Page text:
Intel has been making a concerted effort to duplicate its PC-era success in the growing mobile space, and while the majority of its focus has involved providing systems-on-chip to OEMs like Motorola and ZTE, a pair of recent Bluetooth filings suggest that it may be poised to offer its own (branded?) handsets as well. Unfortunately, perhaps the first device to be sold with Intel’s logo on the face appears to be decidedly low-end, showing off four capacitive buttons and support for the practically-ancient Bluetooth 2.1+ standard.
Known as either the Intel Lexington or Intel Zeeya Beach — depending on the filing — the smallish-screened phone lists all six of the habitable continents as potential markets. However, the file name of the image illustrating the filings may be telling in this regard: it contains the name of Kenyan carrier Safaricom, among whose year-plus-old handsets (Nokia N9, HTC Sensation) the Lexington/Zeeya Beach could fit right in.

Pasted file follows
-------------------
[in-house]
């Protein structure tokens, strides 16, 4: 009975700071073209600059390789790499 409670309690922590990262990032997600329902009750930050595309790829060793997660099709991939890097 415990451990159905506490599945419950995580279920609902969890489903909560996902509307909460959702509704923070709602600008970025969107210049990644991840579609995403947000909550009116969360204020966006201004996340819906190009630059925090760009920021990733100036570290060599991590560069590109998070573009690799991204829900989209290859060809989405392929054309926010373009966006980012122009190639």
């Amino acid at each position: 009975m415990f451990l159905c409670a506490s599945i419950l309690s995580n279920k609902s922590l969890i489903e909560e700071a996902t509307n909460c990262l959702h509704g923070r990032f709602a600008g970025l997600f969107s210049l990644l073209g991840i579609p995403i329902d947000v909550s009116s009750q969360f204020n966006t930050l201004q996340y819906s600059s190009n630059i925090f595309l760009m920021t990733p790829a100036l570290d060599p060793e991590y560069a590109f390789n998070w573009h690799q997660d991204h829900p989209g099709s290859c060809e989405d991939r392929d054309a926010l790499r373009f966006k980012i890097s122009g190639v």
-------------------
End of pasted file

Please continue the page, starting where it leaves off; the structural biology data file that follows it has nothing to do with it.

Unless this device goes by other names or model numbers, it’s managed to stay under the radar for the most part: which either means that it’s a reference design / prototype, or that there’s simply little interest in entry-level African cellphones outside their intended markets, regardless of what chip is powering them.
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